Modern atomic structure

The earlier models of the atom were constructed using classical mechanics. When Niels Bohr introduced his model of the atom, he not only utilised Newtonian mechanics in his derivation but also incorporated the Planck relation E = hv, which was conceived a decade earlier by Max Planck, a German physicist.

In 1900, Planck was trying to develop a formula to describe the radiation spectrum of a black body when he suggested that electromagnetic radiation is a form of energy that is quantised. The significance of this concept eventually led to development of quantum theory, with Planck being regarded as the father of quantum mechanics.

Quantum mechanics is key to the elucidation of the modern structure of an atom, where electrons are no longer perceived as orbiting in defined paths around the nucleus. Instead, an atom is represented by equations that describe the probability distribution of electrons in space, giving rise to a nucleus that is surrounded by an electron cloud (see below diagram).

In the modern interpretation of the atomic structure, electrons are distributed in an atom in specific energy states that are characterised by mathematical functions known as orbitals. The maximum number of electrons that an orbital can accommodate is two (see this article for details). Orbitals with similar shapes form a sub-shell (characterised by a unique set of (n, l), e.g. px, py and pz forms the sub-shell p), and sub-shells with the same energy in the absence of an external magnetic field, constitute a shell (e.g. 2s and 2p sub-shells constitute the shell n = 2). Diagrammatically, we can describe the energy states as follows:

Mathematically, the energy states are defined by four quantum numbers, n, l, m_l and ms, as shown in the table below.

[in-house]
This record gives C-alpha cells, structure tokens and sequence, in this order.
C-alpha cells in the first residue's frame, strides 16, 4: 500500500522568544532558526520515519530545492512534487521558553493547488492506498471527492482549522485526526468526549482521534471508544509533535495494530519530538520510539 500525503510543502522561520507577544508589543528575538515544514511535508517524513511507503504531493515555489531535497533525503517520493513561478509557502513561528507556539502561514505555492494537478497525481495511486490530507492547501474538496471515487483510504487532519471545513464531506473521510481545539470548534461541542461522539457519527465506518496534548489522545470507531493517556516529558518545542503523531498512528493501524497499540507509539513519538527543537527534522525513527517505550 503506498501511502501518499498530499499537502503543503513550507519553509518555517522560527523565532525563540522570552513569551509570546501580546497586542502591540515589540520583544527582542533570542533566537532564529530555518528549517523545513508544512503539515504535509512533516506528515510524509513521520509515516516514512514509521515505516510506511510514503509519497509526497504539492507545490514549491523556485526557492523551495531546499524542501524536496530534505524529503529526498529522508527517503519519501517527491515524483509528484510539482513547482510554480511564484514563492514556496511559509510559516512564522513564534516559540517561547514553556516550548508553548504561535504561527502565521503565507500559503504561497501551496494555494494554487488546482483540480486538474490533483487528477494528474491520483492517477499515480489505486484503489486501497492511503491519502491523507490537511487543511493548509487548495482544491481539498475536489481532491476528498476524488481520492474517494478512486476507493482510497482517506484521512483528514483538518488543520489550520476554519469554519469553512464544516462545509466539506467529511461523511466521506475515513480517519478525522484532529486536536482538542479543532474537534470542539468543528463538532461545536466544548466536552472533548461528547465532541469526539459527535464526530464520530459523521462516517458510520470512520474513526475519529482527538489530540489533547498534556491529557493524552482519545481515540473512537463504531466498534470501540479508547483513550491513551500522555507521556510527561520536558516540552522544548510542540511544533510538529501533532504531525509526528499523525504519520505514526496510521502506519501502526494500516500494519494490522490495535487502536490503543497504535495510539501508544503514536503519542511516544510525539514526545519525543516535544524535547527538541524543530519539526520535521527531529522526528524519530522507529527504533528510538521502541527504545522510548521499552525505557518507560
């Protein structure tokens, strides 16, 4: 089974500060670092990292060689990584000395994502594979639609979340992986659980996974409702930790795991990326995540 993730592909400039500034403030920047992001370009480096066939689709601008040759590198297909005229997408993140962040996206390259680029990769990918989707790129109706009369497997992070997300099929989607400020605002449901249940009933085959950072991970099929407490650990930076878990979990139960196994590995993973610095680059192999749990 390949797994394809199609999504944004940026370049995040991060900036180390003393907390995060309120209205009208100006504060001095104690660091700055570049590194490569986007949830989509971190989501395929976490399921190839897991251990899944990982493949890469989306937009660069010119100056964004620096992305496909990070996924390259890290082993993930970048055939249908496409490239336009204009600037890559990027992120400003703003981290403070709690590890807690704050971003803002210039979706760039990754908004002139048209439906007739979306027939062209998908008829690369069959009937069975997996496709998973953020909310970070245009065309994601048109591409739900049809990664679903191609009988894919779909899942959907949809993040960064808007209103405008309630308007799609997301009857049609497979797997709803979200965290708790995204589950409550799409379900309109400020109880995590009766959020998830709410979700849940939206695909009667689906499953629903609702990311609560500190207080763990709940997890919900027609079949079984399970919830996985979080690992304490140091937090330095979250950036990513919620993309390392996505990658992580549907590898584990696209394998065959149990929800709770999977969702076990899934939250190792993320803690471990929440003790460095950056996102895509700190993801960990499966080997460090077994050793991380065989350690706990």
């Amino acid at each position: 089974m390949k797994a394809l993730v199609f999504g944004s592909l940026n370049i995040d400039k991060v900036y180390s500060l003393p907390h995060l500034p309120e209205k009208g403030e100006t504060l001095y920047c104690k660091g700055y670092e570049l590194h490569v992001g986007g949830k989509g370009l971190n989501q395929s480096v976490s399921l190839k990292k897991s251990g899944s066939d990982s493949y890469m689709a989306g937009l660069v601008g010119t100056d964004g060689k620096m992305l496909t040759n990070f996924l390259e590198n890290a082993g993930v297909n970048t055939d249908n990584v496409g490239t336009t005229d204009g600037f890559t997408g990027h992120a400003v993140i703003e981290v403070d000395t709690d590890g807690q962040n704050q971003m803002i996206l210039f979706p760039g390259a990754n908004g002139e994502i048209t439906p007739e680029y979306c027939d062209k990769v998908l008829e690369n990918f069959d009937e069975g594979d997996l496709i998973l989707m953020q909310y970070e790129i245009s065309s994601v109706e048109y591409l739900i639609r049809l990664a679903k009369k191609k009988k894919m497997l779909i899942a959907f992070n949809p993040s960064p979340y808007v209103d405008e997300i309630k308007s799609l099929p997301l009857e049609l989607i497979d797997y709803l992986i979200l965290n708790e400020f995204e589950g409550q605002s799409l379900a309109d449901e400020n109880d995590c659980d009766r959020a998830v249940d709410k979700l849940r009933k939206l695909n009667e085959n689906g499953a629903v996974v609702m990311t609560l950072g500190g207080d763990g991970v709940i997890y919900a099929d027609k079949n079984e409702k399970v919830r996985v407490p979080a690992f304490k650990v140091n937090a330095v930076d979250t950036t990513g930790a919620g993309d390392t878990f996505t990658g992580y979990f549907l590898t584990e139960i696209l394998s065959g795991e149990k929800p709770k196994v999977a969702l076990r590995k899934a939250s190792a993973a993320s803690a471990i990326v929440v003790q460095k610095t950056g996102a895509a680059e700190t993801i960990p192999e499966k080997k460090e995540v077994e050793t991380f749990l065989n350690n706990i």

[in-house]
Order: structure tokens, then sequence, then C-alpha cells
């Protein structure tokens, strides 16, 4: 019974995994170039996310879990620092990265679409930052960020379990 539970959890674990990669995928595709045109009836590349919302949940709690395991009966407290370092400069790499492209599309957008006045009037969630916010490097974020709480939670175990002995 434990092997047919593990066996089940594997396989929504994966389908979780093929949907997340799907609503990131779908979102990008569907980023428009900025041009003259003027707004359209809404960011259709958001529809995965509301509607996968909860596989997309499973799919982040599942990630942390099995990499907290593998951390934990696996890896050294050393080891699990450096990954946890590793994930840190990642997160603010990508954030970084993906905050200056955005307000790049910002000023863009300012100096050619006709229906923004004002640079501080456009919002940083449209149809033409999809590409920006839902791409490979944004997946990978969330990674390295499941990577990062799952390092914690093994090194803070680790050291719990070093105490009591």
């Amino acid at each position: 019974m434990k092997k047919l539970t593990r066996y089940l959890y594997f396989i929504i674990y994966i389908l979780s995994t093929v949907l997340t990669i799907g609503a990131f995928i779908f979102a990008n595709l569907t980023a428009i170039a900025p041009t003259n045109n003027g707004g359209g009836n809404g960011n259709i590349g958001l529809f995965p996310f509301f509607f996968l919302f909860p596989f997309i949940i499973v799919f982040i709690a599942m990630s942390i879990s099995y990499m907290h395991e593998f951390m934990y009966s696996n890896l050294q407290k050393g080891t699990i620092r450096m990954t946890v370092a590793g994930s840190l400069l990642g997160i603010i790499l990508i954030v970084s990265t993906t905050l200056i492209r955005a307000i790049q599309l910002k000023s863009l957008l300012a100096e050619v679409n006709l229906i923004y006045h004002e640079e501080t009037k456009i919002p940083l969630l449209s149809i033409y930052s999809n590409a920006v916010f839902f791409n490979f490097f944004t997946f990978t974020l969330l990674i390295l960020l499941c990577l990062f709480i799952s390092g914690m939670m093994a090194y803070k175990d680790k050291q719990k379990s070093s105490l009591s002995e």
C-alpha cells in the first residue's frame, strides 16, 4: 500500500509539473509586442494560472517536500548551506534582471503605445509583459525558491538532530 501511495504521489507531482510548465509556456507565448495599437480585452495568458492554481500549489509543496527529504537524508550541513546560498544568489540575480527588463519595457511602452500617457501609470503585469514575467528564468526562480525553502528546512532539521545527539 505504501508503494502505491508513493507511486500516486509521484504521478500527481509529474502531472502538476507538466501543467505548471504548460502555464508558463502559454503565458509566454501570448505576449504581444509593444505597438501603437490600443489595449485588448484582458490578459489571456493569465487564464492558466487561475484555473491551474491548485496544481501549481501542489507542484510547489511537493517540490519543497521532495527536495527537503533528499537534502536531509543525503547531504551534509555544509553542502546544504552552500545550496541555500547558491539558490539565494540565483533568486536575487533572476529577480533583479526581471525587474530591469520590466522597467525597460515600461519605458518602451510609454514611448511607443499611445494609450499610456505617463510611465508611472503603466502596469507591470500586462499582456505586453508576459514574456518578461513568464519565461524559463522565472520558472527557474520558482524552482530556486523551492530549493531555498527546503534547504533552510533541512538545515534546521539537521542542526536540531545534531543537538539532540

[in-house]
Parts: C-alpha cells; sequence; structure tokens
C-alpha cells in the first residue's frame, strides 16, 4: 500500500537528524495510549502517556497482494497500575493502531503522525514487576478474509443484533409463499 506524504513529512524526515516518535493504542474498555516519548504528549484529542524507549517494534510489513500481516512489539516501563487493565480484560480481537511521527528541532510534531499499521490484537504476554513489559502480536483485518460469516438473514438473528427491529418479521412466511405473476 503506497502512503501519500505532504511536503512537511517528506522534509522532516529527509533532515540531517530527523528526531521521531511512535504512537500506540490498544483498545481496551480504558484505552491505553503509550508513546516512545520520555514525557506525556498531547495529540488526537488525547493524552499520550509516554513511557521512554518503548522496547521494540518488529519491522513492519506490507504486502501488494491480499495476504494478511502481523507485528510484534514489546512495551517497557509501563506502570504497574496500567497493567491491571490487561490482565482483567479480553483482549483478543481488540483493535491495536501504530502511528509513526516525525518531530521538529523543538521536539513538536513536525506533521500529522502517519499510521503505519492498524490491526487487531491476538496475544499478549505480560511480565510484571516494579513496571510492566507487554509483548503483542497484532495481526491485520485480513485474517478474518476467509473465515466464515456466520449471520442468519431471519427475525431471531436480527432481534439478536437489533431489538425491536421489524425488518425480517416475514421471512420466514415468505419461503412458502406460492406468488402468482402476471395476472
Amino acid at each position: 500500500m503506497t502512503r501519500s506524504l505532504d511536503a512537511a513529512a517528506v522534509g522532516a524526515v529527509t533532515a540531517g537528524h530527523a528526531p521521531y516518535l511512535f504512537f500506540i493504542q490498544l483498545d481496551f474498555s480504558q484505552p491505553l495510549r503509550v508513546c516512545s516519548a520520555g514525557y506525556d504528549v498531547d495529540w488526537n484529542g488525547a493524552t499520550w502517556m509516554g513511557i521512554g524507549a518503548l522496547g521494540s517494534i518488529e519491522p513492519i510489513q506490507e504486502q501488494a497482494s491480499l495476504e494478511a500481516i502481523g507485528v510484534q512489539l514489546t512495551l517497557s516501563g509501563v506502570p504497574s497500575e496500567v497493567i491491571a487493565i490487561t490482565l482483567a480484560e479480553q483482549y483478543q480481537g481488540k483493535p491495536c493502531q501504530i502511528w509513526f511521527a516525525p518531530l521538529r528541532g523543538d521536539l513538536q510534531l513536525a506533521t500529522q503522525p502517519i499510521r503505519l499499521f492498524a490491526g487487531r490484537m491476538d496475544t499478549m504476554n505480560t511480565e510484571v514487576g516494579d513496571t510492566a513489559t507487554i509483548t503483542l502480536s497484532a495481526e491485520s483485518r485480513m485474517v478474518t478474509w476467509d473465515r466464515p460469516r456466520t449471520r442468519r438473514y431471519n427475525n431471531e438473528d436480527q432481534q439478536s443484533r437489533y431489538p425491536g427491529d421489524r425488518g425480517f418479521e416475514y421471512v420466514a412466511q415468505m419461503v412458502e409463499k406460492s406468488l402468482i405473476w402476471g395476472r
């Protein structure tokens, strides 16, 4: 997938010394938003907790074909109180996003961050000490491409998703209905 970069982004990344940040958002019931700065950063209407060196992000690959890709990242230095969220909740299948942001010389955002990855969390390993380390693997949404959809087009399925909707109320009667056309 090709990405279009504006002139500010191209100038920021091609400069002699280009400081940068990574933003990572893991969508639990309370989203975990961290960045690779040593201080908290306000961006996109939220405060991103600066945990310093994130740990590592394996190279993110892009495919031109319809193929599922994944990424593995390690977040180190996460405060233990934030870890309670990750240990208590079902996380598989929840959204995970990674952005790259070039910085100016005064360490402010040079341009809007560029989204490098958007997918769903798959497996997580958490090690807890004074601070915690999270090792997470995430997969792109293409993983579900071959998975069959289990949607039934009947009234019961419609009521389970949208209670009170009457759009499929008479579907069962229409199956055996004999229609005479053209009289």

Quantum numbers






n Principal n\in \mathbb{Z}

n\geq 1

Each value of n refers to a shell

n = 1 and n = 2 are the 1st shell and 2nd shell of an atom respectively.

l Angular l\in \mathbb{Z}

0\leq l\leq n-1

Each value of l refers to a sub-shell where

\begin{matrix} \; \; \; \; \; \; \; \; \; \; \;\; l: \; \; 0\;\; 1\; \; 2\; \; 3\; ...\\ Subshell:\; s\; \; p\;\; d\; \; f\; ... \end{matrix}

For the 1st shell (n = 1), l=0, i.e. the 1st shell consists only of the sub-shell s.

For the 2nd shell (n = 2), 0\leq l\leq 1, i.e. the 2nd shell consists of two sub-shells, s and p.

m_l Magnetic m_l\in \mathbb{Z}

-l\leq m_l\leq l

with a total of 2l+1 values

Each value of m_l refers to the orientation of an orbital in a sub-shell. The total number of m_l values in a sub-shell also refers to the total number of orbitals in that sub-shell.

For the 1st shell (n = 1), l=0, and m_l=0, with a total of one m_l value, i.e. there is only one orbital in the 1st shell.

For the s sub-shell in the 2nd shell, m_l=0 with a total of one m_l value, i.e. there’s only 1 orbital in the s sub-shell with a single orientation.

For the p sub-shell in the 2nd shell, -1\leq m_l\leq 1 with a total of three m_l values, i.e. 3 orbitals in the p sub-shell, with each orbital having a distinct orientation.

m_s Spin magnetic +\frac{1}{2} or -\frac{1}{2} Each value of m_s refers to the spin orientation of an electron.

+\frac{1}{2} refers to a spin-up electron, while -\frac{1}{2} refers to a spin-down electron

In other words, the four quantum numbers describe the energy state of an electron in an atom. The numbers are a result of many scientists’ work that were done during the early 1900s. Some of these experiments and theories that contributed to the development of quantum mechanics are listed in the table below.


Work Scientist


Planck’s law

Max Planck


Photoelectric effect

Albert Einstein


de Broglie’s hypothesis

Louis de Broglie


Schrodinger equation

Erwin Schrodinger


Pauli exclusion principle

Wolfgang Pauli


Born interpretation

Max Born

1920-1930 Aufbau principle, Madelung’s rule and Hund’s rule

Niels Bohr, Wolfgang Pauli, Erwin Madelung, Friedrich Hund


Heisenberg’s uncertainty principle

Werner Heisenberg

We shall elaborate on the above in the following articles.



Does the energy level diagram for shells and sub-shells apply to all atoms?


The above energy level diagram is a result of the solution of the Schrodinger equation for the hydrogen atom, which has degenerate sub-shells, i.e. sub-shells belonging to a particular shell (e.g. 2s and 2p for n = 2) have the same level of energy. The degeneracy of sub-shells disappears for multi-electron atoms due to electron-electron repulsion and the shielding effect of orbitals. For a particular shell in a multi-electron atom, the smaller the angular quantum number, the lower the energy level of the sub-shell within that shell.  


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